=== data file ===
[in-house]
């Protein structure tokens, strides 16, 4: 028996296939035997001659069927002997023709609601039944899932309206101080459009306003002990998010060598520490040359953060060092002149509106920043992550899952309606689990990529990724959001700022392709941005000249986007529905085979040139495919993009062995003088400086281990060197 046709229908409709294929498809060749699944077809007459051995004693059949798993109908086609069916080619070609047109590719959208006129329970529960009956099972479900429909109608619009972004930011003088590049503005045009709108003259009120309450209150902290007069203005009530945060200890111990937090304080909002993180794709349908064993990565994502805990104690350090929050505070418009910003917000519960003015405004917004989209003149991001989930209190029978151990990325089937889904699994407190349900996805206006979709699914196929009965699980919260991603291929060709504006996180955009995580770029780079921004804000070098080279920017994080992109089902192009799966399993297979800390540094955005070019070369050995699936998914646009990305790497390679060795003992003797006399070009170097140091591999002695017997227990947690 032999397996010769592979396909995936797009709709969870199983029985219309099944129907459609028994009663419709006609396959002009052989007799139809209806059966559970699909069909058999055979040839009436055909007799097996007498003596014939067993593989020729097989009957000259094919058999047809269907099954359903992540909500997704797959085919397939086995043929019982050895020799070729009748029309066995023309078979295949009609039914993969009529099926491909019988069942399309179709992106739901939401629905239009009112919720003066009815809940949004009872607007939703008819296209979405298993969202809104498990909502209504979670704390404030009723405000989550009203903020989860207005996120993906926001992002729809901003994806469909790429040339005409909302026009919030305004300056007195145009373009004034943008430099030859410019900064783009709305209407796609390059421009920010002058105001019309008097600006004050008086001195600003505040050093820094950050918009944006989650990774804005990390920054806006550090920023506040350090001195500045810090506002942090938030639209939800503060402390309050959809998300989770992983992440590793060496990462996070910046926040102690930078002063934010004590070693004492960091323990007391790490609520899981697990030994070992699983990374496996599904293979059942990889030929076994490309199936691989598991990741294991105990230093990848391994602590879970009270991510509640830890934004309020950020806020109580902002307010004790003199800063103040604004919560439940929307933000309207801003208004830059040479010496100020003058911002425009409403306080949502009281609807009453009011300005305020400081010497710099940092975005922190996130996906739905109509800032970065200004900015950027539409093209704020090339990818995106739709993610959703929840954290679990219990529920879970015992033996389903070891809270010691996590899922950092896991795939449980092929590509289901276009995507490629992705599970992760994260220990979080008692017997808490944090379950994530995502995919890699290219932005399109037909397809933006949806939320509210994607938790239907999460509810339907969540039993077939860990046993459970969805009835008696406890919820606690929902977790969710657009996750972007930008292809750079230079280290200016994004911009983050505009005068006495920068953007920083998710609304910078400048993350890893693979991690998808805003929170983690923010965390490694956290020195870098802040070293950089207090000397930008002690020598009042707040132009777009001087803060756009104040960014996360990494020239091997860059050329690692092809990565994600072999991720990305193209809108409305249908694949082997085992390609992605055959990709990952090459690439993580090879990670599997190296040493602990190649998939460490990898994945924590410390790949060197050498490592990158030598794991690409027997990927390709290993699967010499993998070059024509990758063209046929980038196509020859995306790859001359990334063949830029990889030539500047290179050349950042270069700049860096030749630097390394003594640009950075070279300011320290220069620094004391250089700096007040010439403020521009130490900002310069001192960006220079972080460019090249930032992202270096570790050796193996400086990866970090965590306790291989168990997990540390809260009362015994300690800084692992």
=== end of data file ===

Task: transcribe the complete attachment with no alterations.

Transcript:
[in-house]
């Protein structure tokens, strides 16, 4: 028996296939035997001659069927002997023709609601039944899932309206101080459009306003002990998010060598520490040359953060060092002149509106920043992550899952309606689990990529990724959001700022392709941005000249986007529905085979040139495919993009062995003088400086281990060197 046709229908409709294929498809060749699944077809007459051995004693059949798993109908086609069916080619070609047109590719959208006129329970529960009956099972479900429909109608619009972004930011003088590049503005045009709108003259009120309450209150902290007069203005009530945060200890111990937090304080909002993180794709349908064993990565994502805990104690350090929050505070418009910003917000519960003015405004917004989209003149991001989930209190029978151990990325089937889904699994407190349900996805206006979709699914196929009965699980919260991603291929060709504006996180955009995580770029780079921004804000070098080279920017994080992109089902192009799966399993297979800390540094955005070019070369050995699936998914646009990305790497390679060795003992003797006399070009170097140091591999002695017997227990947690 032999397996010769592979396909995936797009709709969870199983029985219309099944129907459609028994009663419709006609396959002009052989007799139809209806059966559970699909069909058999055979040839009436055909007799097996007498003596014939067993593989020729097989009957000259094919058999047809269907099954359903992540909500997704797959085919397939086995043929019982050895020799070729009748029309066995023309078979295949009609039914993969009529099926491909019988069942399309179709992106739901939401629905239009009112919720003066009815809940949004009872607007939703008819296209979405298993969202809104498990909502209504979670704390404030009723405000989550009203903020989860207005996120993906926001992002729809901003994806469909790429040339005409909302026009919030305004300056007195145009373009004034943008430099030859410019900064783009709305209407796609390059421009920010002058105001019309008097600006004050008086001195600003505040050093820094950050918009944006989650990774804005990390920054806006550090920023506040350090001195500045810090506002942090938030639209939800503060402390309050959809998300989770992983992440590793060496990462996070910046926040102690930078002063934010004590070693004492960091323990007391790490609520899981697990030994070992699983990374496996599904293979059942990889030929076994490309199936691989598991990741294991105990230093990848391994602590879970009270991510509640830890934004309020950020806020109580902002307010004790003199800063103040604004919560439940929307933000309207801003208004830059040479010496100020003058911002425009409403306080949502009281609807009453009011300005305020400081010497710099940092975005922190996130996906739905109509800032970065200004900015950027539409093209704020090339990818995106739709993610959703929840954290679990219990529920879970015992033996389903070891809270010691996590899922950092896991795939449980092929590509289901276009995507490629992705599970992760994260220990979080008692017997808490944090379950994530995502995919890699290219932005399109037909397809933006949806939320509210994607938790239907999460509810339907969540039993077939860990046993459970969805009835008696406890919820606690929902977790969710657009996750972007930008292809750079230079280290200016994004911009983050505009005068006495920068953007920083998710609304910078400048993350890893693979991690998808805003929170983690923010965390490694956290020195870098802040070293950089207090000397930008002690020598009042707040132009777009001087803060756009104040960014996360990494020239091997860059050329690692092809990565994600072999991720990305193209809108409305249908694949082997085992390609992605055959990709990952090459690439993580090879990670599997190296040493602990190649998939460490990898994945924590410390790949060197050498490592990158030598794991690409027997990927390709290993699967010499993998070059024509990758063209046929980038196509020859995306790859001359990334063949830029990889030539500047290179050349950042270069700049860096030749630097390394003594640009950075070279300011320290220069620094004391250089700096007040010439403020521009130490900002310069001192960006220079972080460019090249930032992202270096570790050796193996400086990866970090965590306790291989168990997990540390809260009362015994300690800084692992």